During the early Vallesian (MN9) E. fricki coexists in Central Europe with E. piveteaui, spanning from Europe and Turkey during the MN9-10. Both large mustelids are nested in the same clade (Figure 3), and share a primitive dentition, e.g., the two lack a marked concavity in the buccal base of the P4, which is present in the other species of Eomellivora; a M1 metacone not reduced, with an M1 protocone ridge-shaped and mesiolingually located, and absence of a mesial accessory cuspid in the p4 (Figure 2, Figure 4.2, Figure 5.3-4). Nonetheless, E. fricki differs from E. piveteaui in a shorter mandible and in an M1 with a stronger developed metacone and with a larger distal platform. Eomellivora fricki from Wien XII- Altmannsdorf is the largest Eomellivora (Figure 6), whereas the one from Gaiselberg overlaps with the size range of the larger specimens from Gritsev (Ukraine), MN9, which are only known by their dental dimensions (Wolsan and Semenov, 1996) (Figure 6). The dental sample of Eomellivora from Gritsev is the largest of the genus, even more so than the sample from Batallones (Wolsan and Semenov, 1996; Valenciano et al., 2015), and only a complete description and figuration of these fossils could elucidate the relationship between the Vallesian E. fricki and E. piveteaui ; this would provide valuable data on the intraspecific variability of Eomellivora.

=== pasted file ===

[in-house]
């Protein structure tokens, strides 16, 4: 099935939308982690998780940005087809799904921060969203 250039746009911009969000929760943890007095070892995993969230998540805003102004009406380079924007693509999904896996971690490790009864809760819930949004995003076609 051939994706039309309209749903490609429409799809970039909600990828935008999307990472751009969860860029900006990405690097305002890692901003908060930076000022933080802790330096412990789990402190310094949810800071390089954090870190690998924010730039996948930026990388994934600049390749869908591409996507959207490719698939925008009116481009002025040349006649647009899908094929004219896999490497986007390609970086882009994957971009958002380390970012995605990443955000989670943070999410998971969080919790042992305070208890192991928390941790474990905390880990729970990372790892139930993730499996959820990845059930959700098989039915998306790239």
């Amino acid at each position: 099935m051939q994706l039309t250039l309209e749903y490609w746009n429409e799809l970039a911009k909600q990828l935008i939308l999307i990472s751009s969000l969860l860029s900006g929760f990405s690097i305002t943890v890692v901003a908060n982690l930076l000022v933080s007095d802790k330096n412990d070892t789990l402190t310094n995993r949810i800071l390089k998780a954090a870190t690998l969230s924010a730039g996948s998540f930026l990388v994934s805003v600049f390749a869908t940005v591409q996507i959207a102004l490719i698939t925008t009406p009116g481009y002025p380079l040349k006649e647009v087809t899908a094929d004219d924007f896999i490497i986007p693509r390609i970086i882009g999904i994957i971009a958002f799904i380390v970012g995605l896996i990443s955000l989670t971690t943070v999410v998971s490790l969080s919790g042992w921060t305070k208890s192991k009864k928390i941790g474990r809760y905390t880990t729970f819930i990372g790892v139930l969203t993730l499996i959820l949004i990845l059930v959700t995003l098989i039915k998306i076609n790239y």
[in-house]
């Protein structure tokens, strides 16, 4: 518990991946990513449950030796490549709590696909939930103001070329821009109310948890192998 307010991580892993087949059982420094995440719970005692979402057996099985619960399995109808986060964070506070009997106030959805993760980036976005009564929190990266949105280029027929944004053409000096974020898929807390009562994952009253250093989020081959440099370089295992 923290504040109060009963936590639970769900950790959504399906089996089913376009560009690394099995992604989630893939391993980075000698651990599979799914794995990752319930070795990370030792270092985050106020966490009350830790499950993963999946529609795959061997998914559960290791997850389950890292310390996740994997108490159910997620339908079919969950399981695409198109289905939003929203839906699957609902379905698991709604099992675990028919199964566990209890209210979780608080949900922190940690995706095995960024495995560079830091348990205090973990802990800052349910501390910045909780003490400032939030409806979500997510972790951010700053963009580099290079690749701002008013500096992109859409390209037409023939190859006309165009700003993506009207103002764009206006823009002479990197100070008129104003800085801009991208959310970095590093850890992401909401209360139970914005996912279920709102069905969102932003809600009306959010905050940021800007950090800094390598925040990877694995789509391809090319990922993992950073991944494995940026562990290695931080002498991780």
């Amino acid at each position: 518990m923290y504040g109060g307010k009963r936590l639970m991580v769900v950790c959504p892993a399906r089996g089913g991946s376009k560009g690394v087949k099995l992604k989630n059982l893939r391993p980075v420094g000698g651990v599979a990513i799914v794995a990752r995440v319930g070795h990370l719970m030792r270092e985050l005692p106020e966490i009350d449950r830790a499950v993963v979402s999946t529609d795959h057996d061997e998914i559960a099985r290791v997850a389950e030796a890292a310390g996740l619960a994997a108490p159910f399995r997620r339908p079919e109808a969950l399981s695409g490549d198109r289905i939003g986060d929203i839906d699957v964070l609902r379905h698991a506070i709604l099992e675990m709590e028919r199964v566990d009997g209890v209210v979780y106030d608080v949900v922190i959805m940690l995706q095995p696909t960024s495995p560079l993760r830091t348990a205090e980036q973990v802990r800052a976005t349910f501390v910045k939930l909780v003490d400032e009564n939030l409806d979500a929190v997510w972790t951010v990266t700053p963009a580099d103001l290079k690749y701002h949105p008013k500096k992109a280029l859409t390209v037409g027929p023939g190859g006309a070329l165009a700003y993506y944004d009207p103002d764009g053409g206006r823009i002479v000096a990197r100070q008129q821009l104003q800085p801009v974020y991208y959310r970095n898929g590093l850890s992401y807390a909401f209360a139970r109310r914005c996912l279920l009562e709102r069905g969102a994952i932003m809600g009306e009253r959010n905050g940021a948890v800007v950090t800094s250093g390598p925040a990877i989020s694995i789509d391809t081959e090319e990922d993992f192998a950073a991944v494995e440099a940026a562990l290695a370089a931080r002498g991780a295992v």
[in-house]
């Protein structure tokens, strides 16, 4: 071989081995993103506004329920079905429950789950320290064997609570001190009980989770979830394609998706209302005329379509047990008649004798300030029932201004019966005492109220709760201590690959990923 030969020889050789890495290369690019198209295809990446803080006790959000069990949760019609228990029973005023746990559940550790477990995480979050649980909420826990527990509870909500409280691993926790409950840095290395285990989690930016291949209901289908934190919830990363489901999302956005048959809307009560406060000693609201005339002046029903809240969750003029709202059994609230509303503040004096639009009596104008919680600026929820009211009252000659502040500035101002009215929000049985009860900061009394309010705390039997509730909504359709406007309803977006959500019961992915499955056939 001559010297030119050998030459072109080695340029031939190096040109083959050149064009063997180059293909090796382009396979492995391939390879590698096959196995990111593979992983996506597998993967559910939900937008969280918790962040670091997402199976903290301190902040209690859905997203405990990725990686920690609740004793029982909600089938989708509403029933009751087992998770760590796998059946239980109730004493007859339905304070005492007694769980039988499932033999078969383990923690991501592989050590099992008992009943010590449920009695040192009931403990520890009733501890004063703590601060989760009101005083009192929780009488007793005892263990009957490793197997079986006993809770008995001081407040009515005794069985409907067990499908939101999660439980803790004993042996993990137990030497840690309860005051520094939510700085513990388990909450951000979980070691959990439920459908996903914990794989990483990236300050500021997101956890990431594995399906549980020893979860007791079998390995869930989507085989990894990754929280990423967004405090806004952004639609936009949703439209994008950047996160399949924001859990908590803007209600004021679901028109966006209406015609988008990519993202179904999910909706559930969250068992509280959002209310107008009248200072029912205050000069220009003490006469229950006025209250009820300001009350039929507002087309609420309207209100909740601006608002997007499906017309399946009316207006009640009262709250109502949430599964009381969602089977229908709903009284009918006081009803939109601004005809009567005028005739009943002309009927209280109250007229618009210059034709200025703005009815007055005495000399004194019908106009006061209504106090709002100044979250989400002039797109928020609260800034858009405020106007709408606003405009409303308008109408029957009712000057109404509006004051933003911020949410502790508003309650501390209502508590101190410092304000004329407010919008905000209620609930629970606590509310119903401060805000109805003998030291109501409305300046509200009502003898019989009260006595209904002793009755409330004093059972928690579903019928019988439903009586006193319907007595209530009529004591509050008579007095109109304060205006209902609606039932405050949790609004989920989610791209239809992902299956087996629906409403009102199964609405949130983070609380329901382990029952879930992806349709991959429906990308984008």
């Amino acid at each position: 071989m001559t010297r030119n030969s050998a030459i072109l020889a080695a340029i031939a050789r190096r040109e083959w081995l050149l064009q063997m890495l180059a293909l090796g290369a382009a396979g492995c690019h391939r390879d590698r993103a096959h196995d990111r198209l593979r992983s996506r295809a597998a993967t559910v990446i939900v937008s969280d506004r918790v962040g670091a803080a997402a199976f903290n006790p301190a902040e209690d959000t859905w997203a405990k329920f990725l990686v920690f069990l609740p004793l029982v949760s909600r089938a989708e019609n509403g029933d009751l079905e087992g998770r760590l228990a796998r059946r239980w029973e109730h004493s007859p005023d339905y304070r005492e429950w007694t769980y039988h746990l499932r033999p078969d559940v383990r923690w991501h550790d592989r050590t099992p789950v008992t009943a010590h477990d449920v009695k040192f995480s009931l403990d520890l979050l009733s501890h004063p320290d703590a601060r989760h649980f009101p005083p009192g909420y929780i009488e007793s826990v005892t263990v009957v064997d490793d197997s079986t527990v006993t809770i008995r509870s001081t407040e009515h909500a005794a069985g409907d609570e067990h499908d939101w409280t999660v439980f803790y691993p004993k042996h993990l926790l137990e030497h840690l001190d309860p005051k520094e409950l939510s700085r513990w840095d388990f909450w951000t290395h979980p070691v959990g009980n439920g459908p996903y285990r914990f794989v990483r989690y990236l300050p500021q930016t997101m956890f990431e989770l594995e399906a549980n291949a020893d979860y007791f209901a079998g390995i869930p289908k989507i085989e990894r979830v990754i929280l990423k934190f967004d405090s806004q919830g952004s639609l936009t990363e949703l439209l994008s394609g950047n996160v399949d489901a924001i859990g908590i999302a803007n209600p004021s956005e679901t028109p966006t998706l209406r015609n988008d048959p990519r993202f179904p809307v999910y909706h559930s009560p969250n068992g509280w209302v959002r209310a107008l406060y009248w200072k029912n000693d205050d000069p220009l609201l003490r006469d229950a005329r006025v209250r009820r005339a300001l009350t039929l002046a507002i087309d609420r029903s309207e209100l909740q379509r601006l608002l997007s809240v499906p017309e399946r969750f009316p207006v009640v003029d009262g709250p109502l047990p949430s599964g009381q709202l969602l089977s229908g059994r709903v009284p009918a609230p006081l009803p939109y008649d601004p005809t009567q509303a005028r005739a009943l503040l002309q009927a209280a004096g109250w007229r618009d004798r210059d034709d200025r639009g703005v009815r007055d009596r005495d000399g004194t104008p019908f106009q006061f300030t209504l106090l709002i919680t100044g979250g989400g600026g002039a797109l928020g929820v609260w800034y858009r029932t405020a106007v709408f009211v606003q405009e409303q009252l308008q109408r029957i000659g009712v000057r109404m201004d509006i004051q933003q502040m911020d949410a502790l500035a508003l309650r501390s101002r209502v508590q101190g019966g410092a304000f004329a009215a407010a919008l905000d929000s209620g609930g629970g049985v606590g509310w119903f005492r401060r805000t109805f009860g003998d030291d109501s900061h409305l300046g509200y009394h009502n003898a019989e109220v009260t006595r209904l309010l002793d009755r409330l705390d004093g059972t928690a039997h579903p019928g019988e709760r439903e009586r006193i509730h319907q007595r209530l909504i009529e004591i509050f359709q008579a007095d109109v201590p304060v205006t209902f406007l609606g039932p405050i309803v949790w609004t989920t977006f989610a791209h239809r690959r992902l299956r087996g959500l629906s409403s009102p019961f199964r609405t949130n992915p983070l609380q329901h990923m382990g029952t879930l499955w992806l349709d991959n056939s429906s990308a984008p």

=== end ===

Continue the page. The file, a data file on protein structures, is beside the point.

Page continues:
The fossil material of E. hungarica from Polgárdi 2 (MN13) is poorly preserved (Figure 4.6, Figure 5.9-10) and hinders comparisons with E. fricki. Both species have a large c, p4 and m1, showing a stout m1 talonid with a quadrangular shape in the occlusal view. Eomellivora fricki, however, differs from E. hungarica in a much more developed M1 with a bigger M1 metacone, in a larger distal platform in the M1 and in the absence of a mesial accessory cuspid in the p4. Our phylogenetic hypothesis suggests a closer relationship between E. hungarica and the Vallesian clade than with the latest E. wimani and E. ursogulo (Figure 3). Eomellivora hungarica, E. fricki and E. piveteaui possess the subsequent characters (Table 4): (1) a non-cusp-like M1 protocone (synapomorphy); (2) a relatively robust p2; and (3) m1 protoconid and paraconid similar in height. This phylogenetic hypothesis could also be justified by the large size of the dentition and the apparently close morphology in the talonid of the m1 of E. hungarica and E. fricki and by the very similar morphology of the M1 between E. hungarica and E. piveteaui. Unfortunately, only a greater amount of material could clarify the systematic position of this Eomellivora from Polgárdi 2.